The bracket, using to bearing the weight of the roof, is also a vital and typical part in ancient Chinese architecture. These brackets in Forbidden City architectures were no longer used to support the house and absorb the effects of earthquakes, but only for decoration. When you stand under the eaves and look up, you can see a wide variety of brackets on the top of pillars or walls.

Roofs of the Imperial Palaces
Roofs of the Imperial Palaces
Hall of Supreme Harmony
Grand Terrace of Hall of Supreme Harmony

High-level palaces have higher terraces.

The height as well as the decorations of the terraces are strictly limited by the hierarchy system. The Hall of the Supreme Harmony has the grandest terrace, which is 8 meters (26 feet) high with 3 layers and shows the superior status of the palace. The stone lions’ heads around the terrace are decorations as well as being used for the draining system. Other palaces or halls have their own particular terraces according to their status.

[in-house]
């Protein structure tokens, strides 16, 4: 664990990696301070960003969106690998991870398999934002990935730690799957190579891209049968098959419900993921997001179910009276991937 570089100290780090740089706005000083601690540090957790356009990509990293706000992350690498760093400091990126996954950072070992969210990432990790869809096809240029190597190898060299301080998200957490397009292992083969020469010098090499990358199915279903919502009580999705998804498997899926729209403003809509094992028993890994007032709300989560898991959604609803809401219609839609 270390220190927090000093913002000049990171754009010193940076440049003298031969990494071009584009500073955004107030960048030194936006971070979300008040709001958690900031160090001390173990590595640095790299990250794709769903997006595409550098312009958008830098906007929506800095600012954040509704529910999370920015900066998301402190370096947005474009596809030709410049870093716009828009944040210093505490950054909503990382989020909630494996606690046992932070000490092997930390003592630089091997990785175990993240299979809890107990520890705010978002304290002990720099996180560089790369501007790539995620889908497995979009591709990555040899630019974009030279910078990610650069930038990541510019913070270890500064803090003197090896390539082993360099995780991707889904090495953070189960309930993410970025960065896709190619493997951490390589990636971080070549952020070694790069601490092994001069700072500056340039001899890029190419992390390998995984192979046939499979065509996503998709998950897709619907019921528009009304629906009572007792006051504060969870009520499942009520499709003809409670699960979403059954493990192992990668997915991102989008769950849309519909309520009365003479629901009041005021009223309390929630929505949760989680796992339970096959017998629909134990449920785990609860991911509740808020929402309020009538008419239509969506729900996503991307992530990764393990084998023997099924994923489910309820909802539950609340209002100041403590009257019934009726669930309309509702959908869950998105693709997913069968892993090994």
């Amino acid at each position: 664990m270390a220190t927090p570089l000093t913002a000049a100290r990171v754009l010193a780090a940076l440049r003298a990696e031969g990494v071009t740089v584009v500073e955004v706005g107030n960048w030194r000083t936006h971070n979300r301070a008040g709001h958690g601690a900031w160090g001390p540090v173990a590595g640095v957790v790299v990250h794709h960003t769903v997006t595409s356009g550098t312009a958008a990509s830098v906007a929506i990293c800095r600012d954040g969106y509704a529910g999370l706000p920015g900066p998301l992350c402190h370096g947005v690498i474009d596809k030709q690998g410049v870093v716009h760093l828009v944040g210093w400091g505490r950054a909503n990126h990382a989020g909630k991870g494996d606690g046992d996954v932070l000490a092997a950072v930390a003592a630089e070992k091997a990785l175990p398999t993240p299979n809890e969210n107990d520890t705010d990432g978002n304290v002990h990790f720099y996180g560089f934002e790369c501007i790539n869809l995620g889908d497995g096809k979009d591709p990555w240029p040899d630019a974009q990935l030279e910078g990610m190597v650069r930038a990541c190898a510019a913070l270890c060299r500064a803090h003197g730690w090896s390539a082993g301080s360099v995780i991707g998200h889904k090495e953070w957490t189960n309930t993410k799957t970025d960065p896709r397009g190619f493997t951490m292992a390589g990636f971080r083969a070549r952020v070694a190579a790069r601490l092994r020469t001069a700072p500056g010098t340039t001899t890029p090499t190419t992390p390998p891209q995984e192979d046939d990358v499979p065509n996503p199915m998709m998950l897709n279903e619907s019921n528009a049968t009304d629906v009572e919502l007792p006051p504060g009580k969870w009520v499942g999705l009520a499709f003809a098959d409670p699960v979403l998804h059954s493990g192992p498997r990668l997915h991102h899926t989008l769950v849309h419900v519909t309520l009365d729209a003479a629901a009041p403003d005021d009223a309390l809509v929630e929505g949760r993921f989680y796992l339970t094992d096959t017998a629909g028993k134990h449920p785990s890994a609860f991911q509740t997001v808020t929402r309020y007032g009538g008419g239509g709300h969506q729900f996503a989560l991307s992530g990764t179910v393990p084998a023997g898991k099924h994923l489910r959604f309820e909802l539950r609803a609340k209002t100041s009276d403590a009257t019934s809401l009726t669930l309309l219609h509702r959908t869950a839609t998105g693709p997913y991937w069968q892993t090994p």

Decorations are mostly mythical animals and auspicious patterns.

Animal Decorations on the Eaves
Animal Decorations on the Eaves

There are many mythical animals in Forbidden City, including dragon, phoenix, lion, elephant, turtle, Qilin, Xiezhi and so on. They can be seen in front of palaces, on the eave ridges and stone terraces. Auspicious patterns, like auspicious clouds, dragons and phoenixes, are applied on sculptures, stone carvings and color paintings, etc. Dragon patterns were used to stand for the emperors. In order to deify the emperors, the dragons are golden with five claws. Phoenix stands for empress.

 See Mysterious Animals on the Palace Roofs of the Forbidden City

Spectacular Bridges in Forbidden City